Federal prosecutors charged both men earlier this year with passport fraud and accused them of trying to flee the country in order to avoid prosecution in the food-aid investigation. Both were charged Tuesday with wire fraud conspiracy, wire fraud, conspiracy to commit money laundering, and money laundering.
Prosecutors also charged Abdiaziz with several additional counts of fraud. According to the passport fraud charges, Abdiaziz allegedly spent $2.5 million on two lots and the construction of an 8,000-square-foot home in Prior Lake. The indictments also accuse him of spending $1.5 million in investments in China and Kenya, and $1 million on a commercial building and church in Louisville, Kentucky, among several luxury purchases.
Lawyers for Abdiaziz and Mohamed have previously denied the financial fraud allegations. Abdiaziz’s attorney, Andy Birrell, told the court in May that he and his client would fight any potential such charges.
“The government has a theory of the case, and we absolutely disagree with it,” Birrell said at a hearing in the passport fraud case.
Another prominent business figure charged Tuesday: Mukhtar Shariff, CEO of Afrique Hospitality Group. Months ago, Afrique had grand plans. The restaurant, located in a Bloomington office park near the Mall of America, announced intentions to build an African “cultural campus” with a restaurant, a business incubator hub, and an event center.
Mukhtar told Minneapolis/St. Paul Business Journal the campus would bring East African cuisine to the mainstream market and create a hub for entrepreneurs. Afrique reported raising $3 million from the community and sought a $1.4 million grant from the Minnesota Department of Employment and Economic Development.
But prosecutors on Tuesday said Afrique was actually a shell company created in January 2021 to launder defrauded food program dollars. Mukhtar is charged with conspiracy to commit bribery and money laundering. Federal authorities say Mukhtar used Afrique to give a $250,000 cashier’s check to a Feeding Our Future employee as a kickback.
On Tuesday, a Home Depot canvas covered the Afrique sign advertising the office park. Ladders and construction equipment were visible inside the building, but no workers were present.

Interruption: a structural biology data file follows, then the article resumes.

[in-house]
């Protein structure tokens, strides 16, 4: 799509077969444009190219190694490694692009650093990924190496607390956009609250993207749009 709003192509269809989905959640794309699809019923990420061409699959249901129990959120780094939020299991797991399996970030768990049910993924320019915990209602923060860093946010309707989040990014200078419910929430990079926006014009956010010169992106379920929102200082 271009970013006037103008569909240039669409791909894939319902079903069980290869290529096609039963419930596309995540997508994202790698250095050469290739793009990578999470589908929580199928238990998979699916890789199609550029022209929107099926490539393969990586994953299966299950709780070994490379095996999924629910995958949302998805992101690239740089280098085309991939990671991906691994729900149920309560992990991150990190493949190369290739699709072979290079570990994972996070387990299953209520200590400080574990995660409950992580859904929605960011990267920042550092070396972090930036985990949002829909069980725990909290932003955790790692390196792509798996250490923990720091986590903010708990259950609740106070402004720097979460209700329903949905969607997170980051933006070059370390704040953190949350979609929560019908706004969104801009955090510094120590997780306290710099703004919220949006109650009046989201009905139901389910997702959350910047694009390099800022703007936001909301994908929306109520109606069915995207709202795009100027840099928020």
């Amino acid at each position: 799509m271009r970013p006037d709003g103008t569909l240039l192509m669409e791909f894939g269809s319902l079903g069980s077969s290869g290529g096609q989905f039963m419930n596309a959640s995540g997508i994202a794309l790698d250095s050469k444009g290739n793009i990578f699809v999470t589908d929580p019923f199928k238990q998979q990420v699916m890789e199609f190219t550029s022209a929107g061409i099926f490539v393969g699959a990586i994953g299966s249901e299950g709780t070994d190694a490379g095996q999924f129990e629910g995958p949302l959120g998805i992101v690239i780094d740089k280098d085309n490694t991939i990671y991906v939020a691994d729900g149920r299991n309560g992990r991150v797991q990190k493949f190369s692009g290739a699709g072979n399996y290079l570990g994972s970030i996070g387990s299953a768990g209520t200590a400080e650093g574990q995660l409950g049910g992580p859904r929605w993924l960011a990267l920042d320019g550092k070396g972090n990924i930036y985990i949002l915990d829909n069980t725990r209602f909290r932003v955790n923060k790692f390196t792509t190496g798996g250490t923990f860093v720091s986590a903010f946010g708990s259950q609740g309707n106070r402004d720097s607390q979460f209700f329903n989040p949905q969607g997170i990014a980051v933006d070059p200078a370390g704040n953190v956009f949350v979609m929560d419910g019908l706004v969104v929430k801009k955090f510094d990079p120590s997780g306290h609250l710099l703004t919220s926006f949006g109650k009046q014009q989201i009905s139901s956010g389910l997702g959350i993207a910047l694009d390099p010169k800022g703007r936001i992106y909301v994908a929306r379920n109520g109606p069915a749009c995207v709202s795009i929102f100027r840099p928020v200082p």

Fraud investigation affects local leaders, elected officials
The food-aid scandal also touched the corridors of power in Minneapolis city government and DFL elected officials on the state and federal level. In February, Abdi Salah, the senior aide to Minneapolis mayor Jacob Frey, stepped down from his position after allegations surfaced that he’d bought property with food-aid money.
Abdi Salah is the brother of Abdulkadir Nur Salah. Abdulkadir is one of the owners of Safari Restaurant & Event Center, which reported feeding 5,000 children a day while working with Feeding Our Future.
Similarly, in February, Sharmarke Issa left his role as board chair of the Minneapolis Public Housing Authority. The U.S. Attorney’s office had filed for forfeiture of an apartment complex he owned with Abdi Salah. Federal authorities allege the property had been purchased with food-aid money.
On Tuesday, federal prosecutors indicted Abdi Salah with wire fraud, conspiracy to commit wire fraud, money laundering, and conspiracy to commit money laundering. Sharmarke was charged with wire fraud and money laundering. They’ve both previously denied wrongdoing and said they left their jobs for unrelated personal reasons.
Frey, Congresswoman Ilhan Omar, and state Senator Omar Fateh, DFL-Minneapolis, all returned or donated campaign contributions they received from people named in the investigation.
Hibah Ansari and Becky Z. Dernbach contributed to this report.